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Vatican Rosary Begins Live Broadcast

The Vatican television outlet CTV and the Catholic Internet portal Aleteia are now broadcasting ‘A Moment With Mary’ Monday through Friday at 4pm. Rome time.

BY ESTEFANIA AGUIRRE/CNA

| Posted 1/28/13 at 6:21 PM

Alan Holdren/CNA
 

VATICAN CITY — The Vatican is now broadcasting the Rosary live every weekday from St. Peter’s Square.

The Vatican television outlet CTV and the Catholic Internet portal Aleteia are broadcasting A Moment With Mary, which is being held Monday through Friday at 4pm outside St. Peter’s Basilica.

“We really want to bring the prayer to the people and enable the people all around the world to bring themselves closer to the heart of the Church,” said the initiative’s coordinator at Aleteia, Carly Andrews.

“We’re trying to bring it to people through the new-media technologies, through their social networks and with the new technology Google+,” Andrews explained.

The broadcast is meant to be a response to the Pope asking that the Year of Faith be a time of entrusting people to the Blessed Virgin by praying the Rosary every day.

It is part of an initiative supported by the Church, which is celebrating the Year of Faith until Nov. 24, 2013.

“It’s a personal moment, as each day is an appointment with Mary,” stated Andrews.

“We’re just inviting people to take half an hour out of their day to join us in prayer,” she added.


A different group leads the prayer each day, including some parishes from around Rome and members of various Catholic movements.  

But groups from abroad also take part when visiting Rome.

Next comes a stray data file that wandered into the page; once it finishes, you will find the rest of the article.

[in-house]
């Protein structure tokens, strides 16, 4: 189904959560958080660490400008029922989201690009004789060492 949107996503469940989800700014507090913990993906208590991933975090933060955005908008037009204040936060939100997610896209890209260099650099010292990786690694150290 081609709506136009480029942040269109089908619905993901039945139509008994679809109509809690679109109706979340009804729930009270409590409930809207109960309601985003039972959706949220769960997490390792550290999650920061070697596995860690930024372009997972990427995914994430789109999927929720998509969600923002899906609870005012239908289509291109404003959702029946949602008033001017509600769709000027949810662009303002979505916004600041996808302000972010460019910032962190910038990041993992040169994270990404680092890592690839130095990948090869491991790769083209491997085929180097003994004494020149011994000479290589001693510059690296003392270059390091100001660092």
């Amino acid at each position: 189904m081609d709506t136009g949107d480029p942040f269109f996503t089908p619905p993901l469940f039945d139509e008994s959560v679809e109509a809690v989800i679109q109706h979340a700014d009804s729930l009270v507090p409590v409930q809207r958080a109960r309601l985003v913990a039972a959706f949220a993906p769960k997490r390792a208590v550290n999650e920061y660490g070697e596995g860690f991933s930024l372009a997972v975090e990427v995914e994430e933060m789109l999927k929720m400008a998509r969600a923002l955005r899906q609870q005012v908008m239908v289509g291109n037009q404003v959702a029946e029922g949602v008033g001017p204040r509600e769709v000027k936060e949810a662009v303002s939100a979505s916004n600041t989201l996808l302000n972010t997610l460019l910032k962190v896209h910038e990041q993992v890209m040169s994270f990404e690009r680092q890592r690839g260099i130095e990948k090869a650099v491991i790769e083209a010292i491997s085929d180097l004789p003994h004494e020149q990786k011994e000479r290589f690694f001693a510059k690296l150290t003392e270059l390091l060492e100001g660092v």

Deacons from Minnesota’s St. Paul Seminary were in charge of leading it on Jan. 16.

“The Rosary is a devotional prayer that developed in the Church to increase our devotion to the Blessed Mother, but, more importantly, that she can lead us to Jesus Christ,” Deacon Jacob Greiner told Catholic News Agency after the event.

“It’s repetitive, but it’s also soothing, and it’s supposed to be a comfort to us who come to be under her mantle to really grow in relationship with her Son,” Deacon Greiner reflected.

He noted that “it is not a hard prayer, but one that goes deeper and deeper the more you pray it.”

Many of those who help lead the Rosary are young people visiting from abroad, who pray in their group’s mother tongue.

“We’ve seen a whole array of languages so far, and then everybody responds to us in Latin, so that people who are following along on TV or on the Web can join in with the responses,” Andrews remarked.

Rosary comes from the Latin word rosarium, signifying that the prayers serve as a “crown of roses” or “garland of roses.”

It is a prayer devoted to Mary which offers people an opportunity to reflect on the most important events of Jesus' life.